“Together, we will get through this. Together, we will beat this.
Firstly, we want to say thank you to all those at the frontline of this crisis, here in Ireland and around the world. From healthcare workers, to those keeping essential services going, we all owe you an unbelievable debt of gratitude.
It’s hard to know what to say at this time. But this is what we know for sure.
Crises bring out the best in people. The very nature of the work of Amnesty is that we often see the worst of humanity. But we also see how incredible we can be when we come together. Look to those at the front lines who are risking so much to help us all. Look at the support, empathy and love we’re seeing rise up across our communities right now. This is who we are.
What we are asking of our supporters.
This is a call for solidarity.
What the spread of this virus should teach us is that globally we are all connected.
A human-rights based approach to a pandemic means taking care of the vulnerable, the marginalised, and making sure no one is left behind. This will mean working together and standing strong for human rights, for compassion and for empathy.
We need to look after each other. That means following the advice of healthcare and other experts. That means reaching out to offer what support you can, in a safe way. And it means looking after yourself too, physically and mentally.
To those in refugee camps, those affected by war and human rights abuses,who are facing the pandemic as well – we stand with you and we ask our incredible supporters to continue to as well.
In the coming period, we will continue responding to the COVID-19 pandemic, as well as our ongoing human rights work around the world. A human-rights approach means that the health and well-being of people everywhere should be authorities’ first priority. We know that some will try to use this pandemic as an excuse to violate people’s human rights. We won’t let them.
This is the time to come together.’’
Some detail: We are calling on King Salman in Saudi Arabia, to free political prisoners. Find petition on the net! We are appealing to the Americas, marked by deep inequality, that the authorities must ensure responses to COVID-19 do not reinforce discrimination of any kind. The principles of equality and non-discrimination contained in different human rights instruments must remain central to all government responses.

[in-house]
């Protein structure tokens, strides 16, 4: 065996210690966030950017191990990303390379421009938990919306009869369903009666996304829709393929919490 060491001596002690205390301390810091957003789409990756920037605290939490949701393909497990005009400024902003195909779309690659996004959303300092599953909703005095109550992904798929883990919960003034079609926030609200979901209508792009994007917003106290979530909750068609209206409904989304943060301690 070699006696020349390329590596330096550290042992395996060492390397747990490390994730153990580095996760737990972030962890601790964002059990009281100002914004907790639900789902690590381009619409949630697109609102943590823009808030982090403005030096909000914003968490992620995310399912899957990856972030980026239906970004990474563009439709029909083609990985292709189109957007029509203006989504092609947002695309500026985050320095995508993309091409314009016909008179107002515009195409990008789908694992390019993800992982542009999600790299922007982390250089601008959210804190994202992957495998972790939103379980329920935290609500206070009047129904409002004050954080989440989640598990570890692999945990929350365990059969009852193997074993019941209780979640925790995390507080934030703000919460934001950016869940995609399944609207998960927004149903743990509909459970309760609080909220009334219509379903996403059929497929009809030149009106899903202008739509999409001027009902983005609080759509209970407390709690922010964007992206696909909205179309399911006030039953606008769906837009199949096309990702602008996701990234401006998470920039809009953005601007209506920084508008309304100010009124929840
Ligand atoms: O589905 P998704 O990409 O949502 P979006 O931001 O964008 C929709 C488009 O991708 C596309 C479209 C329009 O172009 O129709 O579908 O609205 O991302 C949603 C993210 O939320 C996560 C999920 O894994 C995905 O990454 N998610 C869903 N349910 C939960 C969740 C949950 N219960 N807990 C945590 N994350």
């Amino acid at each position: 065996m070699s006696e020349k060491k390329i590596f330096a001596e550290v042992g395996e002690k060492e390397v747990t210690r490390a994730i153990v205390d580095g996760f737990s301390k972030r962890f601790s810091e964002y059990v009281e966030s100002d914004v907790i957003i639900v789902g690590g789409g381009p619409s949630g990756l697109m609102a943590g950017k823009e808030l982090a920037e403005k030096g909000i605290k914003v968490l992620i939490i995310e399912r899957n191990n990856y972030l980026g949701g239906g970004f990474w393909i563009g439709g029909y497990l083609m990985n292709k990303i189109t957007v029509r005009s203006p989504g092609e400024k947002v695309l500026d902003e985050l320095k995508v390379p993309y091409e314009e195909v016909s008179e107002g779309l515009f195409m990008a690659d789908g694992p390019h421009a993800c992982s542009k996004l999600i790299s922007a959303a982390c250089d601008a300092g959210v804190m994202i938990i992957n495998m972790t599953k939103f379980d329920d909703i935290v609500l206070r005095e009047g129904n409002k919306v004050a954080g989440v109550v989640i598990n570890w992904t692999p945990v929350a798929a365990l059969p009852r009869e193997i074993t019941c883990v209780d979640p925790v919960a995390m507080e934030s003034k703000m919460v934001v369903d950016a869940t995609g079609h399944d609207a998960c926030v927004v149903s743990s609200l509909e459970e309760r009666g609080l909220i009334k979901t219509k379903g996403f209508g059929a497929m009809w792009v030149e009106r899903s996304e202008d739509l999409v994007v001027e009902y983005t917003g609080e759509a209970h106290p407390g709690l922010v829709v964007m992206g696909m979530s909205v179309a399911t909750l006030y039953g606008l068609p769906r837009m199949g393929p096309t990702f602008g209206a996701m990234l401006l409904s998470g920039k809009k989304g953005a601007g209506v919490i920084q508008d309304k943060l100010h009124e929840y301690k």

Jailed Iranian human rights activist Nasrin Sotoudeh has announced she is going on a hunger strike to demand the release of political prisoners in Iran, a move taken amid fears that inmates’ safety could be jeopardized by the coronavirus outbreak overwhelming the country’s health system.
In a bid to prevent the disease from spreading in prison wards that are overcrowded, bedbug-ridden and chaotic, Iran announced on Thursday that it had temporarily released about 85,000 people from jail. According to a judiciary spokesperson, about half of those prisoners were ‘security-related’ – a term that is used to refer to political detainees. Amnesty has called on Egypt to do the same.
At home one of our most vulnerable groups are our asylum seekers.
On March 23, Dr Eamonn Faller, an infectious disease specialist registrar at Cork University Hospital, described direct provision centres as “powder kegs for Covid-19”.
In one centre when an asylum seeker asked to be allowed to eat in her room to observe social isolation, the manager said if they did so he would call IPAS and the Gardaí
More information can be found if you Google NASC – the Migrant and Refugee Rights Centre and MASI – the Movement of Asylum Seekers in Ireland. Would our Asylum Seekers in The Lodge in Clonakilty like some help, in the form of supplies such as hand soap etc?
The Clonakilty Amnesty Group monthly meeting at o’Donovan’s Hotel is suspended for now. Call Sue on 023 8845056 or Mary on 086 855 9199.